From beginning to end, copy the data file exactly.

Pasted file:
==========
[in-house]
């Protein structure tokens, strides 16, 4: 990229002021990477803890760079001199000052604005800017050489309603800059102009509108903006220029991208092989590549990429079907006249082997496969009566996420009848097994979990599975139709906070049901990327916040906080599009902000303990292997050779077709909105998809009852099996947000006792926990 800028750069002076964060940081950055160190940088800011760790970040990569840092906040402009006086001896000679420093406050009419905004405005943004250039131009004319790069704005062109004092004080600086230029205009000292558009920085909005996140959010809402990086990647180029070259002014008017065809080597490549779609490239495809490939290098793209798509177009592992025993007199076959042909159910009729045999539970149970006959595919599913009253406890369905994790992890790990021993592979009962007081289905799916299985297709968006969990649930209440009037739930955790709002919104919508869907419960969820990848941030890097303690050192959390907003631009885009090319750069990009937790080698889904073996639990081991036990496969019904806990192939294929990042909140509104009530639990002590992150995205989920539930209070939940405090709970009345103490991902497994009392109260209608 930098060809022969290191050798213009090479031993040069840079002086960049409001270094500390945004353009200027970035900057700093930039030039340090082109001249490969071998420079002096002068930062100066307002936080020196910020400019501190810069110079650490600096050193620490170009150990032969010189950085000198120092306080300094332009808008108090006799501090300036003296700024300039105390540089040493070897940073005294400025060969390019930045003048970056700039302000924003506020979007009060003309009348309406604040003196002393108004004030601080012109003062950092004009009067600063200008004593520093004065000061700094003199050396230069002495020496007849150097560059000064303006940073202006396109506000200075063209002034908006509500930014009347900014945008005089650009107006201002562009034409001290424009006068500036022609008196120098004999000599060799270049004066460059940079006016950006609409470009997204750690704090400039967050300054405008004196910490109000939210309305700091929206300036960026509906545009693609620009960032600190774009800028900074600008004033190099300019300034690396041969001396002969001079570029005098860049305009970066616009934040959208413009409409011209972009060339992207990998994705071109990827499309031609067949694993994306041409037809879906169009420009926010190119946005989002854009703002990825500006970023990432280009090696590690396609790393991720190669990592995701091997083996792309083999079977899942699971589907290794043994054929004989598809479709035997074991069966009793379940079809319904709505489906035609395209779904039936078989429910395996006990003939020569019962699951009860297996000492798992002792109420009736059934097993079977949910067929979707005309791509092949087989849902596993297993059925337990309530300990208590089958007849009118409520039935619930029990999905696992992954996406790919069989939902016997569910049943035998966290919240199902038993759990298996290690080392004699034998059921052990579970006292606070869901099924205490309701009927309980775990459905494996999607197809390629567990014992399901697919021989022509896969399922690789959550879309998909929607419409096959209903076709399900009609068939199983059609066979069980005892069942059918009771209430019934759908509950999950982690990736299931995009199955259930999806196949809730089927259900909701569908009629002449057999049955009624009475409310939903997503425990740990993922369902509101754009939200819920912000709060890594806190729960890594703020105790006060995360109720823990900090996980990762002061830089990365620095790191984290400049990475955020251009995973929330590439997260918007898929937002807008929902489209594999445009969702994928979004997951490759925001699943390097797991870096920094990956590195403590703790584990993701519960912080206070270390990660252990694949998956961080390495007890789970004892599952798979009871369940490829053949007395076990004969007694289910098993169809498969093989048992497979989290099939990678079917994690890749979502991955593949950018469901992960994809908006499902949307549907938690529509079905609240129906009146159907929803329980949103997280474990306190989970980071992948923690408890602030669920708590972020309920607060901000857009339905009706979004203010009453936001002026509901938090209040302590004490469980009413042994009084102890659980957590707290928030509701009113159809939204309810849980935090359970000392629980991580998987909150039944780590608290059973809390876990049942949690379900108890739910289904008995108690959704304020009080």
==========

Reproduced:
[in-house]
């Protein structure tokens, strides 16, 4: 990229002021990477803890760079001199000052604005800017050489309603800059102009509108903006220029991208092989590549990429079907006249082997496969009566996420009848097994979990599975139709906070049901990327916040906080599009902000303990292997050779077709909105998809009852099996947000006792926990 800028750069002076964060940081950055160190940088800011760790970040990569840092906040402009006086001896000679420093406050009419905004405005943004250039131009004319790069704005062109004092004080600086230029205009000292558009920085909005996140959010809402990086990647180029070259002014008017065809080597490549779609490239495809490939290098793209798509177009592992025993007199076959042909159910009729045999539970149970006959595919599913009253406890369905994790992890790990021993592979009962007081289905799916299985297709968006969990649930209440009037739930955790709002919104919508869907419960969820990848941030890097303690050192959390907003631009885009090319750069990009937790080698889904073996639990081991036990496969019904806990192939294929990042909140509104009530639990002590992150995205989920539930209070939940405090709970009345103490991902497994009392109260209608 930098060809022969290191050798213009090479031993040069840079002086960049409001270094500390945004353009200027970035900057700093930039030039340090082109001249490969071998420079002096002068930062100066307002936080020196910020400019501190810069110079650490600096050193620490170009150990032969010189950085000198120092306080300094332009808008108090006799501090300036003296700024300039105390540089040493070897940073005294400025060969390019930045003048970056700039302000924003506020979007009060003309009348309406604040003196002393108004004030601080012109003062950092004009009067600063200008004593520093004065000061700094003199050396230069002495020496007849150097560059000064303006940073202006396109506000200075063209002034908006509500930014009347900014945008005089650009107006201002562009034409001290424009006068500036022609008196120098004999000599060799270049004066460059940079006016950006609409470009997204750690704090400039967050300054405008004196910490109000939210309305700091929206300036960026509906545009693609620009960032600190774009800028900074600008004033190099300019300034690396041969001396002969001079570029005098860049305009970066616009934040959208413009409409011209972009060339992207990998994705071109990827499309031609067949694993994306041409037809879906169009420009926010190119946005989002854009703002990825500006970023990432280009090696590690396609790393991720190669990592995701091997083996792309083999079977899942699971589907290794043994054929004989598809479709035997074991069966009793379940079809319904709505489906035609395209779904039936078989429910395996006990003939020569019962699951009860297996000492798992002792109420009736059934097993079977949910067929979707005309791509092949087989849902596993297993059925337990309530300990208590089958007849009118409520039935619930029990999905696992992954996406790919069989939902016997569910049943035998966290919240199902038993759990298996290690080392004699034998059921052990579970006292606070869901099924205490309701009927309980775990459905494996999607197809390629567990014992399901697919021989022509896969399922690789959550879309998909929607419409096959209903076709399900009609068939199983059609066979069980005892069942059918009771209430019934759908509950999950982690990736299931995009199955259930999806196949809730089927259900909701569908009629002449057999049955009624009475409310939903997503425990740990993922369902509101754009939200819920912000709060890594806190729960890594703020105790006060995360109720823990900090996980990762002061830089990365620095790191984290400049990475955020251009995973929330590439997260918007898929937002807008929902489209594999445009969702994928979004997951490759925001699943390097797991870096920094990956590195403590703790584990993701519960912080206070270390990660252990694949998956961080390495007890789970004892599952798979009871369940490829053949007395076990004969007694289910098993169809498969093989048992497979989290099939990678079917994690890749979502991955593949950018469901992960994809908006499902949307549907938690529509079905609240129906009146159907929803329980949103997280474990306190989970980071992948923690408890602030669920708590972020309920607060901000857009339905009706979004203010009453936001002026509901938090209040302590004490469980009413042994009084102890659980957590707290928030509701009113159809939204309810849980935090359970000392629980991580998987909150039944780590608290059973809390876990049942949690379900108890739910289904008995108690959704304020009080």